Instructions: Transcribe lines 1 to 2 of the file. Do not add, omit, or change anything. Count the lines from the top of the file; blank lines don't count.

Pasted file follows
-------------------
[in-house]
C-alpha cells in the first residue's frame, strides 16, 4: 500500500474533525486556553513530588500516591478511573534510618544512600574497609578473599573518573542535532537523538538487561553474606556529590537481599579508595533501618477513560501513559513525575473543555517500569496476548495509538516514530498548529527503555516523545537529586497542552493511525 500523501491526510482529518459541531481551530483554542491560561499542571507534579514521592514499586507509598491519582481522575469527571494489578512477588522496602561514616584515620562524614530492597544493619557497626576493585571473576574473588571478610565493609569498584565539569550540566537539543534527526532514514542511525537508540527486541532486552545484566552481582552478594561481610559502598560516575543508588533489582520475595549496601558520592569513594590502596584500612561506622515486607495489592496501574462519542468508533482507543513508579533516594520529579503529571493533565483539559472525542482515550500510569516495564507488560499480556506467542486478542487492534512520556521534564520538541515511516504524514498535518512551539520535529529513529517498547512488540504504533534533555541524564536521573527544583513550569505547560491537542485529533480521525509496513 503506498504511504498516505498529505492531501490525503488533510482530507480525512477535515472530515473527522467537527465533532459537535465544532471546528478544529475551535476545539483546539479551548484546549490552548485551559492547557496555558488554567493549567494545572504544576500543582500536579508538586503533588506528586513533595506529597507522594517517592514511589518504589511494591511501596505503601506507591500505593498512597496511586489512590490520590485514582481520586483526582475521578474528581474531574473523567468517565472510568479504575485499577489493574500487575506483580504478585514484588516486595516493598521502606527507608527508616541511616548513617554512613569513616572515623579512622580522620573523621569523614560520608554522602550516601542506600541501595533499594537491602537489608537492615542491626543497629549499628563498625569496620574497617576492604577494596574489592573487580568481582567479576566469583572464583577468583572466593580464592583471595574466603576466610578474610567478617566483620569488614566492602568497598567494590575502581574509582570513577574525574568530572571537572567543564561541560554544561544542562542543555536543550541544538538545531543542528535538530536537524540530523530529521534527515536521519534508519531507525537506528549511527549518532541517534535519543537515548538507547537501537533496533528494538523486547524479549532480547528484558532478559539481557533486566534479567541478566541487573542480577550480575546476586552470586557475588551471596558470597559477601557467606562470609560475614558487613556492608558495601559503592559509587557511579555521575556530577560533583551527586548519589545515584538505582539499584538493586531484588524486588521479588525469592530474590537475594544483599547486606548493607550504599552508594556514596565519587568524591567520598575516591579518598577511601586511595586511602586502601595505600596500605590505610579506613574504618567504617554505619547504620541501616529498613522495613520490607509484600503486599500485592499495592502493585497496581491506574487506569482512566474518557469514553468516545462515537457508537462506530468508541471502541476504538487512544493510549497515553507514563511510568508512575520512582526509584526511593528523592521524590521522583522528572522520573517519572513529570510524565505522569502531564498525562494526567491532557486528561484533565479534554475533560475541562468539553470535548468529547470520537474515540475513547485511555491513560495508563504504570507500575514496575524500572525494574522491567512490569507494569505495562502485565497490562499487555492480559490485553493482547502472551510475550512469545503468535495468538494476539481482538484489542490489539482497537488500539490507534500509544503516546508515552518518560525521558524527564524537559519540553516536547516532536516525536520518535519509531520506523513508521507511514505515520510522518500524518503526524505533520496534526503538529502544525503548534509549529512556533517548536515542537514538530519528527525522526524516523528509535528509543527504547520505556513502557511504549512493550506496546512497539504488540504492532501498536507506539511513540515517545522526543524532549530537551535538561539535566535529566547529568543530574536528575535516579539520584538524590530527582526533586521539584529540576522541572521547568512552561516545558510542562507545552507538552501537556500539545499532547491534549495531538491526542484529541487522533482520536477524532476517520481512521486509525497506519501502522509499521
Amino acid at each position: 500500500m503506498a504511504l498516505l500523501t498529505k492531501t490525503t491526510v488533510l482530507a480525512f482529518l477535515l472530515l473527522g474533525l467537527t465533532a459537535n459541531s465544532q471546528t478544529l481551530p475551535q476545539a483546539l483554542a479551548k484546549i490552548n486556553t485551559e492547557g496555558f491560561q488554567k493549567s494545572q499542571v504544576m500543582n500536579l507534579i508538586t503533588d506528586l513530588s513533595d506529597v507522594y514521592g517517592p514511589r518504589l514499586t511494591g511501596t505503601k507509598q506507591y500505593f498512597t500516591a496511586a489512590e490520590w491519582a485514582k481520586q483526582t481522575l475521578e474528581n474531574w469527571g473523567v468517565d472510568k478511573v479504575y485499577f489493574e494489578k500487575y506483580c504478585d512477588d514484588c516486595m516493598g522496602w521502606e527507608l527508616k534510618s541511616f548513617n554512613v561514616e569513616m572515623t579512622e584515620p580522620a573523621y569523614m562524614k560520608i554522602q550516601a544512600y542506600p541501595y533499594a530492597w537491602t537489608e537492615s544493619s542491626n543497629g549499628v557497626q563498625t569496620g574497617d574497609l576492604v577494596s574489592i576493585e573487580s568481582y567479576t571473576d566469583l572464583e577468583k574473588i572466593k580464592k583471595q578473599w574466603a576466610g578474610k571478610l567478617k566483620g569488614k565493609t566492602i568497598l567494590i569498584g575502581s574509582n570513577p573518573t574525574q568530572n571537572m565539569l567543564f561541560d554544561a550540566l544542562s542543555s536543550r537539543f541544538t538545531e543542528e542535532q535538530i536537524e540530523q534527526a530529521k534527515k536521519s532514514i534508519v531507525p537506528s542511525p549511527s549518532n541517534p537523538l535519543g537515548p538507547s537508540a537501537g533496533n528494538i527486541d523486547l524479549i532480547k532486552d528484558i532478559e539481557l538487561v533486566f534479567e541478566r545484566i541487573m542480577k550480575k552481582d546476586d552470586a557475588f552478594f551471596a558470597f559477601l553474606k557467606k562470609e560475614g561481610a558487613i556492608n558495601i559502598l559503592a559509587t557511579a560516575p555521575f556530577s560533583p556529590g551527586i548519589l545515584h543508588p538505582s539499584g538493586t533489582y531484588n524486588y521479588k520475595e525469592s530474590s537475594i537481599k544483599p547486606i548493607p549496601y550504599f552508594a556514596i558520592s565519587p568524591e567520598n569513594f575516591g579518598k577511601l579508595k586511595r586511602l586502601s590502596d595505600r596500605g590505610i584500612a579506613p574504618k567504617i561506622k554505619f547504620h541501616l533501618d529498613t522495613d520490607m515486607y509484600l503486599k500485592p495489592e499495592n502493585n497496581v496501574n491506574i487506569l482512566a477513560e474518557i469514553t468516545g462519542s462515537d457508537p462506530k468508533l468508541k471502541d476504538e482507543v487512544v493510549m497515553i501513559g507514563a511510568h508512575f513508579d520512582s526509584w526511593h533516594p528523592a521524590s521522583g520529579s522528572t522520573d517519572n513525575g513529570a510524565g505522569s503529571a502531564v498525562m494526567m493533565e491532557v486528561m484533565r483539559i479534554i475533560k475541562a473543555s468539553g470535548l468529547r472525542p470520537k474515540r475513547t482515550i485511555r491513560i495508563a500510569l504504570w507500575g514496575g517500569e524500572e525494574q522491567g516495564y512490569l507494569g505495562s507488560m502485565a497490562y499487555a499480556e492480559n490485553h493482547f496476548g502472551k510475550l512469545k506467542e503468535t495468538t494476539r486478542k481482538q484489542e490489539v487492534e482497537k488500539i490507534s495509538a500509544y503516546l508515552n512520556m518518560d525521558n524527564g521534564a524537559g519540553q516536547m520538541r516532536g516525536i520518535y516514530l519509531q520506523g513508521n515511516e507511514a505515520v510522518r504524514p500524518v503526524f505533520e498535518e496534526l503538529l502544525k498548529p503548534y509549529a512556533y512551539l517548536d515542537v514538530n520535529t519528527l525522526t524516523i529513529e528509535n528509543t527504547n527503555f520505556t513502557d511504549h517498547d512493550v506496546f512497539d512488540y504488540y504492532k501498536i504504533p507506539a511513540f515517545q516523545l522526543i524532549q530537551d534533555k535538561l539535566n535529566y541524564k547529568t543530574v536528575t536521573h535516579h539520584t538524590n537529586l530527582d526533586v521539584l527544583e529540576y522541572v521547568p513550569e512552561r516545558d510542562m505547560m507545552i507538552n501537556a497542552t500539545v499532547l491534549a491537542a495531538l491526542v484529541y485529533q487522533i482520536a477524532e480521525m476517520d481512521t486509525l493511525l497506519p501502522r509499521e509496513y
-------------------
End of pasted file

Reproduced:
[in-house]
C-alpha cells in the first residue's frame, strides 16, 4: 500500500474533525486556553513530588500516591478511573534510618544512600574497609578473599573518573542535532537523538538487561553474606556529590537481599579508595533501618477513560501513559513525575473543555517500569496476548495509538516514530498548529527503555516523545537529586497542552493511525 500523501491526510482529518459541531481551530483554542491560561499542571507534579514521592514499586507509598491519582481522575469527571494489578512477588522496602561514616584515620562524614530492597544493619557497626576493585571473576574473588571478610565493609569498584565539569550540566537539543534527526532514514542511525537508540527486541532486552545484566552481582552478594561481610559502598560516575543508588533489582520475595549496601558520592569513594590502596584500612561506622515486607495489592496501574462519542468508533482507543513508579533516594520529579503529571493533565483539559472525542482515550500510569516495564507488560499480556506467542486478542487492534512520556521534564520538541515511516504524514498535518512551539520535529529513529517498547512488540504504533534533555541524564536521573527544583513550569505547560491537542485529533480521525509496513 503506498504511504498516505498529505492531501490525503488533510482530507480525512477535515472530515473527522467537527465533532459537535465544532471546528478544529475551535476545539483546539479551548484546549490552548485551559492547557496555558488554567493549567494545572504544576500543582500536579508538586503533588506528586513533595506529597507522594517517592514511589518504589511494591511501596505503601506507591500505593498512597496511586489512590490520590485514582481520586483526582475521578474528581474531574473523567468517565472510568479504575485499577489493574500487575506483580504478585514484588516486595516493598521502606527507608527508616541511616548513617554512613569513616572515623579512622580522620573523621569523614560520608554522602550516601542506600541501595533499594537491602537489608537492615542491626543497629549499628563498625569496620574497617576492604577494596574489592573487580568481582567479576566469583572464583577468583572466593580464592583471595574466603576466610578474610567478617566483620569488614566492602568497598567494590575502581574509582570513577574525574568530572571537572567543564561541560554544561544542562542543555536543550541544538538545531543542528535538530536537524540530523530529521534527515536521519534508519531507525537506528549511527549518532541517534535519543537515548538507547537501537533496533528494538523486547524479549532480547528484558532478559539481557533486566534479567541478566541487573542480577550480575546476586552470586557475588551471596558470597559477601557467606562470609560475614558487613556492608558495601559503592559509587557511579555521575556530577560533583551527586548519589545515584538505582539499584538493586531484588524486588521479588525469592530474590537475594544483599547486606548493607550504599552508594556514596565519587568524591567520598575516591579518598577511601586511595586511602586502601595505600596500605590505610579506613574504618567504617554505619547504620541501616529498613522495613520490607509484600503486599500485592499495592502493585497496581491506574487506569482512566474518557469514553468516545462515537457508537462506530468508541471502541476504538487512544493510549497515553507514563511510568508512575520512582526509584526511593528523592521524590521522583522528572522520573517519572513529570510524565505522569502531564498525562494526567491532557486528561484533565479534554475533560475541562468539553470535548468529547470520537474515540475513547485511555491513560495508563504504570507500575514496575524500572525494574522491567512490569507494569505495562502485565497490562499487555492480559490485553493482547502472551510475550512469545503468535495468538494476539481482538484489542490489539482497537488500539490507534500509544503516546508515552518518560525521558524527564524537559519540553516536547516532536516525536520518535519509531520506523513508521507511514505515520510522518500524518503526524505533520496534526503538529502544525503548534509549529512556533517548536515542537514538530519528527525522526524516523528509535528509543527504547520505556513502557511504549512493550506496546512497539504488540504492532501498536507506539511513540515517545522526543524532549530537551535538561539535566535529566547529568543530574536528575535516579539520584538524590530527582526533586521539584529540576522541572521547568512552561516545558510542562507545552507538552501537556500539545499532547491534549495531538491526542484529541487522533482520536477524532476517520481512521486509525497506519501502522509499521